Kevin Spacey has an enduring passion for Clarence Darrow, the Chicago lawyer famed for defending the defenseless and the undefendable. Championing the causes of union “anarchists” and transgressive disruptors (his most celebrated case was, arguably, the Scopes “monkey trial,” in which he represented a substitute teacher arrested for the crime of teaching Darwin in a Tennessee classroom) and, above all, the end of the legal murder known as capital punishment, Darrow was, and remains, a heroic figure in the  liberal pantheon, as meaningful today as he was over a century ago.

And Spacey has been paying tribute to him for more than two decades – from a 1991 telefilm and, in London, Jerome Lawrence and Robert E. Lee’s Inherit the Wind to Darrow, David Rintels’ hagiographic one-man show, written for Henry Fonda in 1974 and based on Irving Stone’s Clarence Darrow for the Defense. Two years ago, Spacey performed Darrow in his valedictory as head of the Old Vic in London.

Jeremy Gerard

On the heels of his strange outing as host of the 71st Tony Awards last Sunday, Spacey returns to the subject in the unlikeliest of settings: Arthur Ashe Stadium at the Billie Jean King National Tennis Center in Queens. Thursday night was the first of just two performances, the opener before an enthusiastic crowd of several thousand that encircled the setting in the central space – court to court, as Spacey put it.

It’s a charming and heartfelt performance. Under Thea Sharrock’s astute direction, Spacey enters lugging cartons of papers – legal briefs and memorabilia – from the wings, or somewhere off-court, into his oaky office – a desk, chair, leather club chair for lounging, and not much else in Butch Allen’s smartly simple setting. Rintels adheres to the tried-and-true basics of similar works (Mark Twain Tonight, The Belle of Amherst): engage the audience in a CV covering greatest hits, generously sprinkled with personal details – in Darrow’s case, his transformation from hired hand for the railroads to their nemesis and rise to prominence through high-profile cases that took him around the country and into the tabloid spotlight. Add in the failure of his first marriage after two decades, and the second, which included a foray into “free love.”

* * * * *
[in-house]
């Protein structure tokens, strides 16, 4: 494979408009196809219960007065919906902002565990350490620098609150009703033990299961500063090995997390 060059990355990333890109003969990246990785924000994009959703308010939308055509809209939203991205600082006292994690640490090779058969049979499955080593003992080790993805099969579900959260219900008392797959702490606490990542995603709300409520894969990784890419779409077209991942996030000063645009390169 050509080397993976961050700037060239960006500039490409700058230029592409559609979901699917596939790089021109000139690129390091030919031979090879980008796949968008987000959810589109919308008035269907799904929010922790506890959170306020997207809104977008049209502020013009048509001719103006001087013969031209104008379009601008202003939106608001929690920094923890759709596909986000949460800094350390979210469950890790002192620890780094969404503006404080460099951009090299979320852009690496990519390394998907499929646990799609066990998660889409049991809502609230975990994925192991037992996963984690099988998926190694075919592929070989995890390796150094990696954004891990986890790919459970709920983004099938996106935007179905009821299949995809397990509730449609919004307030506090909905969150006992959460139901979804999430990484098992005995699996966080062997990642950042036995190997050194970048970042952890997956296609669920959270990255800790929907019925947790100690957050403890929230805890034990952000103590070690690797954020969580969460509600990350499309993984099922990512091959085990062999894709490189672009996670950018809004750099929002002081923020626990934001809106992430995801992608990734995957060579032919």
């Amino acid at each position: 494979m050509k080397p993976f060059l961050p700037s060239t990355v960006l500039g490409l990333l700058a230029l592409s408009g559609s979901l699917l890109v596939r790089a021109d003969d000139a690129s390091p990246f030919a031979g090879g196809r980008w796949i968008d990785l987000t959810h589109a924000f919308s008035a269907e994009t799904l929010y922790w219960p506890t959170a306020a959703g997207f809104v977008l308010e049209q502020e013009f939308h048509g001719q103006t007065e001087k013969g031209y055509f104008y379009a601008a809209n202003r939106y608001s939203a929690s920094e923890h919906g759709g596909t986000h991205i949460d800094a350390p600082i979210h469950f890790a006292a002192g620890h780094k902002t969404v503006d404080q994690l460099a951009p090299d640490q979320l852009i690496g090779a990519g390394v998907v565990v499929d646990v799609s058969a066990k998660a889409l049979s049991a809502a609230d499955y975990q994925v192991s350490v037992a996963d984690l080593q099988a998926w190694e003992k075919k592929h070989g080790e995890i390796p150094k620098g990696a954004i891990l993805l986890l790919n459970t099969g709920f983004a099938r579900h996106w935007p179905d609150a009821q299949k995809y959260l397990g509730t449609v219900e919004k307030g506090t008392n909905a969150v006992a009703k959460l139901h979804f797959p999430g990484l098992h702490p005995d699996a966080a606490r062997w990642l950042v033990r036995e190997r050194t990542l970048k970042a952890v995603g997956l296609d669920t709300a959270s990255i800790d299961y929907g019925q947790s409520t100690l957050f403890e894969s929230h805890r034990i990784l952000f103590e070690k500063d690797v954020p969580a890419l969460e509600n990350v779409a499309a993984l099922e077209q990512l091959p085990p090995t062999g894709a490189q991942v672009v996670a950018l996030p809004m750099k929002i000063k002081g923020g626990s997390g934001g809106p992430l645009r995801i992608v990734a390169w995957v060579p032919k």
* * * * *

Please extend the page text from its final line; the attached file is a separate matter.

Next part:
Bespectacled, with red braces holding up his trousers and a floppy Will Rogers-ish hairstyle famous from countless press photos, Spacey looks the part and attempts to make the space intimate, venturing along the ramps leading to the set and sitting next to patrons on occasion. But in the end, the venue defeats him and renders the experiment a near, if not total, failure. From the constant roar of  aircraft overhead, to the echo chamber that amplification only magnifies, to the in-the-round setting that gives us all-too-frequent views of the star’s backside, we have in the end to take as a matter of faith Spacey’s intimate abiding connection to his subject. A few moments of full-throttle emotion came across, but only because the actor happened to be standing a few feet from me in the good seats.

Fonda, it turns out, had the same problem back in 1974 at the Helen Hayes Theatre (which would soon be leveled to make way for the monstrous Marriott Marquis hotel). In The New York Times, the late Clive Barnes called Fonda’s performance “just plain wonderful.” But while praising John Houseman’s staging, Barnes added, “So far as the production is concerned, my one objection must be the awful overamplification. It is disconcerting to have an actor shuffling to the left with his back to you and having his voice coming out loud and clear from a loudspeaker to your far right.”

Plus ça change, as they say…